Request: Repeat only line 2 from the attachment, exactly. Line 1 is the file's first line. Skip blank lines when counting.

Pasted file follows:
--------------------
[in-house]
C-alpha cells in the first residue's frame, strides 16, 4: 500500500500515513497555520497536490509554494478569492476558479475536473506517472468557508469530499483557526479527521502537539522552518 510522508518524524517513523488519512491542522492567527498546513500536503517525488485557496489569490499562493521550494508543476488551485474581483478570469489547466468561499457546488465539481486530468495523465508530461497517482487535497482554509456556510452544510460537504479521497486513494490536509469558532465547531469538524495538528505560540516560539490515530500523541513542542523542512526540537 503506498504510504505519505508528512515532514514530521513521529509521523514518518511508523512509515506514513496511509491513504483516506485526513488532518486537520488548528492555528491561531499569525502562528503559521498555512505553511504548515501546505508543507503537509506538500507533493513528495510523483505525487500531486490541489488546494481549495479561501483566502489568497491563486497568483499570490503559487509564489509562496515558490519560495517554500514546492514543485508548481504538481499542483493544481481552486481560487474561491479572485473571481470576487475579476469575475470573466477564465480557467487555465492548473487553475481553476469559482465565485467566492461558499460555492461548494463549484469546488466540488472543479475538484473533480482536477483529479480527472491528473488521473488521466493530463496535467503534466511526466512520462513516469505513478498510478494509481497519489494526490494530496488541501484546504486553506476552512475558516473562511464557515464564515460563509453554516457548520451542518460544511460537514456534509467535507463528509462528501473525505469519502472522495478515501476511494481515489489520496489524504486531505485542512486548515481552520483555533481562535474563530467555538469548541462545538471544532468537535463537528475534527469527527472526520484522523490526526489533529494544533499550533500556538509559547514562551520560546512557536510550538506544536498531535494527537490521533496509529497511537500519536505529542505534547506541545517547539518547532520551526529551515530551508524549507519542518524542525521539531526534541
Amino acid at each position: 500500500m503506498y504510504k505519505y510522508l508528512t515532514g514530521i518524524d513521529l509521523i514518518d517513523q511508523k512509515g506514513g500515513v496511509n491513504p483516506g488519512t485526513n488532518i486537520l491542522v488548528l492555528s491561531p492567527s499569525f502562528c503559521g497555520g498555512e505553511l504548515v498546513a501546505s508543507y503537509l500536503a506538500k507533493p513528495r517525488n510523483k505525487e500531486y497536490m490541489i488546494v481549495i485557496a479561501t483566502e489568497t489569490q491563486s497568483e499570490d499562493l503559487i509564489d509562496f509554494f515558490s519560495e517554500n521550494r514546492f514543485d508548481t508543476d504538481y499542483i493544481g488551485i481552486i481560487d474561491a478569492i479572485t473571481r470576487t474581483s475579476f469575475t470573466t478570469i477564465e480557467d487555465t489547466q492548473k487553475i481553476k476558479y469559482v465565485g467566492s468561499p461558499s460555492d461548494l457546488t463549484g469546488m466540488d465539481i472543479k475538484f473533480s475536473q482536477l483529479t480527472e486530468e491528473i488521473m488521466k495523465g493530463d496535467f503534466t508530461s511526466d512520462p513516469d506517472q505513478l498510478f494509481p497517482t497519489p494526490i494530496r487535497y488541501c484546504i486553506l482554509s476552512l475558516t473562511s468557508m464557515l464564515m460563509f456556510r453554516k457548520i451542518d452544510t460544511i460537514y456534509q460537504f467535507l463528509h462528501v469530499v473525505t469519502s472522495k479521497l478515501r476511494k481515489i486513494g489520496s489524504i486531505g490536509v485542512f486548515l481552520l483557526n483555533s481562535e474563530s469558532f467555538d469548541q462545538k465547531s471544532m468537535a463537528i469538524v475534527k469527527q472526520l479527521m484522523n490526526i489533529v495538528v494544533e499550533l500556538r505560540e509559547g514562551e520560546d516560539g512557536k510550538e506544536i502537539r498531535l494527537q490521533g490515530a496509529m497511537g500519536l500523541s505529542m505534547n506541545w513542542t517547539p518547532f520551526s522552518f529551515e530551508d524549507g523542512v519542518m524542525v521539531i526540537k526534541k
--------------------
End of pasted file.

C-alpha cells in the first residue's frame, strides 16, 4: 500500500500515513497555520497536490509554494478569492476558479475536473506517472468557508469530499483557526479527521502537539522552518 510522508518524524517513523488519512491542522492567527498546513500536503517525488485557496489569490499562493521550494508543476488551485474581483478570469489547466468561499457546488465539481486530468495523465508530461497517482487535497482554509456556510452544510460537504479521497486513494490536509469558532465547531469538524495538528505560540516560539490515530500523541513542542523542512526540537 503506498504510504505519505508528512515532514514530521513521529509521523514518518511508523512509515506514513496511509491513504483516506485526513488532518486537520488548528492555528491561531499569525502562528503559521498555512505553511504548515501546505508543507503537509506538500507533493513528495510523483505525487500531486490541489488546494481549495479561501483566502489568497491563486497568483499570490503559487509564489509562496515558490519560495517554500514546492514543485508548481504538481499542483493544481481552486481560487474561491479572485473571481470576487475579476469575475470573466477564465480557467487555465492548473487553475481553476469559482465565485467566492461558499460555492461548494463549484469546488466540488472543479475538484473533480482536477483529479480527472491528473488521473488521466493530463496535467503534466511526466512520462513516469505513478498510478494509481497519489494526490494530496488541501484546504486553506476552512475558516473562511464557515464564515460563509453554516457548520451542518460544511460537514456534509467535507463528509462528501473525505469519502472522495478515501476511494481515489489520496489524504486531505485542512486548515481552520483555533481562535474563530467555538469548541462545538471544532468537535463537528475534527469527527472526520484522523490526526489533529494544533499550533500556538509559547514562551520560546512557536510550538506544536498531535494527537490521533496509529497511537500519536505529542505534547506541545517547539518547532520551526529551515530551508524549507519542518524542525521539531526534541